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A Coast Guard Officer Is Accused Of Plotting A White Supremacist Terror Attack “On A Scale Rarely Seen In This Country”

“The defendant intends to murder innocent civilians on a scale rarely seen in this country,” the government said. “He must be detained pending trial.”

Last updated on February 21, 2019, at 6:19 p.m. ET

Posted on February 20, 2019, at 6:07 p.m. ET

Alex Wong / Getty Images

A Coast Guard lieutenant stockpiled weapons and ammunition at his Maryland home in a plot to assassinate prominent Democratic lawmakers and members of the media as part of a vast white supremacist attack, federal prosecutors said.

Lt. Christopher Paul Hasson, who was assigned to Coast Guard headquarters in Washington, DC, and previously served as a Marine and in the Army National Guard, was arrested Friday on suspicion of drug and firearms charges. But this week, prosecutors revealed in a court filing that the 49-year-old was planning a series of violent, racist crimes that went far beyond the charges he faced.

“The defendant intends to murder innocent civilians on a scale rarely seen in this country,” prosecutors said in a motion filed Tuesday. “He must be detained pending trial.”

On Thursday, a federal judge ordered Hasson to be held for 14 days while prosecutors consider whether to add more charges in what appeared to be a domestic terror plot, according to court records.

Hasson currently faces no terrorism-related charges.

During the detention hearing Thursday, Hasson's public defender said his client had no past criminal record and argued that the charges against him were a "histrionic mischaracterization," according to the Washington Post.

The allegations were first reported by the Program on Extremism at George Washington University, and prosecutors said that Hasson was a longtime white supremacist. In recent years, he stockpiled weapons and ammunition, created a hit list, and drafted an email to a neo-Nazi leader about his desire to create a white homeland, prosecutors said. It wasn’t immediately clear if Hasson sent the email or tried to enlist other white supremacists in his plans.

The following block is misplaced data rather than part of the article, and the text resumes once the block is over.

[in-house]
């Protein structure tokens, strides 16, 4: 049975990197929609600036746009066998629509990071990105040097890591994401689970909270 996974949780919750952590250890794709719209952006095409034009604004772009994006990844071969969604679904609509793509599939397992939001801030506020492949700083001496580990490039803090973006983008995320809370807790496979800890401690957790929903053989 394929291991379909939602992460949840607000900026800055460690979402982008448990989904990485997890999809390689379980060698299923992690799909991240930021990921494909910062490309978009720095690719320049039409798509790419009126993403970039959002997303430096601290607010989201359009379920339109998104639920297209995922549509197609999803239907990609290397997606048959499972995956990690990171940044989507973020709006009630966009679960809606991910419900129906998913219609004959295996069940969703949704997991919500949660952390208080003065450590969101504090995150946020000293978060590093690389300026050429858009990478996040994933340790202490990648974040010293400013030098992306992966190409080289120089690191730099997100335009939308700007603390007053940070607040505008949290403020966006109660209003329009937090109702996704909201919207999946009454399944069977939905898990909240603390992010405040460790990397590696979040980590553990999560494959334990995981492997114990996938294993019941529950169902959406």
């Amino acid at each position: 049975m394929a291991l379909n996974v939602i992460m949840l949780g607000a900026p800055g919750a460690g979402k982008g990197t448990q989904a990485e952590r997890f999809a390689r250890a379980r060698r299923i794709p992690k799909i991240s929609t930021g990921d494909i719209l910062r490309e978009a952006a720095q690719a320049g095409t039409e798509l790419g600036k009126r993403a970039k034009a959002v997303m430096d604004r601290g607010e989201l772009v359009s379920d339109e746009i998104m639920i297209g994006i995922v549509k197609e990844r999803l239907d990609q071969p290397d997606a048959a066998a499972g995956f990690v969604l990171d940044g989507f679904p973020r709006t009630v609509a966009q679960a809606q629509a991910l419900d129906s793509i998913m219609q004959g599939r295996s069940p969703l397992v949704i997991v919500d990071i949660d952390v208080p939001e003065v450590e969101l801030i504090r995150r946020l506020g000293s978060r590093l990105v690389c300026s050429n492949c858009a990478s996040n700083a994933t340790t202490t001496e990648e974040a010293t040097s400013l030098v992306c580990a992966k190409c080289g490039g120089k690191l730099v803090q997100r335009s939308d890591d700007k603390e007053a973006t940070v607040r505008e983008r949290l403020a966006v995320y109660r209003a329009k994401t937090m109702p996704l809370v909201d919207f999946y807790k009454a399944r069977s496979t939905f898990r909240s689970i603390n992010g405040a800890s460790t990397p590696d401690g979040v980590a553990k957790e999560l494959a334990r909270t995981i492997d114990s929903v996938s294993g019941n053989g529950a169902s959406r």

Court records

Weapons and other items found in Hasson's apartment.

“The defendant is a domestic terrorist, bent on committing acts dangerous to human life that are intended to affect governmental conduct,” prosecutors said.

A spokesperson for the US Coast Guard confirmed the arrest in a statement to BuzzFeed News, but shared "no further details at this time" since it is still under investigation.

"An active duty Coast Guard member, stationed at Coast Guard Headquarters in Washington, DC, was arrested last week on illegal weapons and drug charges as a result of an ongoing investigation led by the Coast Guard Investigative Service, in cooperation with the FBI and Department of Justice," the spokesperson said.

Hasson allegedly researched the manifesto created by Norwegian mass shooter Anders Breivik that laid out a framework for killing leaders in a “crusade” against multiculturalism, Muslims, and political correctness.

In one email draft, Hasson wrote about disrupting the food supply and starting a sniper campaign to provoke mass violence and promote white supremacy, prosecutors said. He spoke against Jews, Muslims, and white “traitors” while speaking favorably about Russia, the email draft said.

“Liberalist/globalist ideology is destroying traditional peoples esp white. No way to counteract without violence,” he wrote in the draft. “It should push for more crack down bringing more people to our side. Much blood will have to be spilled to get whitey off the couch.”

Court records

A portion of an Excel spreadsheet listing alleged targets.

In a search of his Silver Spring, Md., apartment this month, authorities found 15 firearms and more than 1,000 rounds of ammunition, prosecutors said. They also discovered an apparent hit list of more than 20 names, including House Speaker Nancy Pelosi, Sen. Chuck Schumer, Sen. Elizabeth Warren, MSNBC host Chris Hayes, and CNN’s Don Lemon, prosecutors said.

The names were collected in a spreadsheet, which Hasson accessed from his work computer, prosecutors said. He also stockpiled steroids and the opiate Tramadol, apparently inspired by Breivik’s manifesto, they said.

On the morning of Jan. 17, Hasson spent several hours on Google searching “what if trump illegally impeached,” “best place in dc to see congress people,” “where in dc to congress live,” “civil war if trump impeached,” and “social democrats usa.”

Hasson is scheduled to appear before a judge on Thursday.

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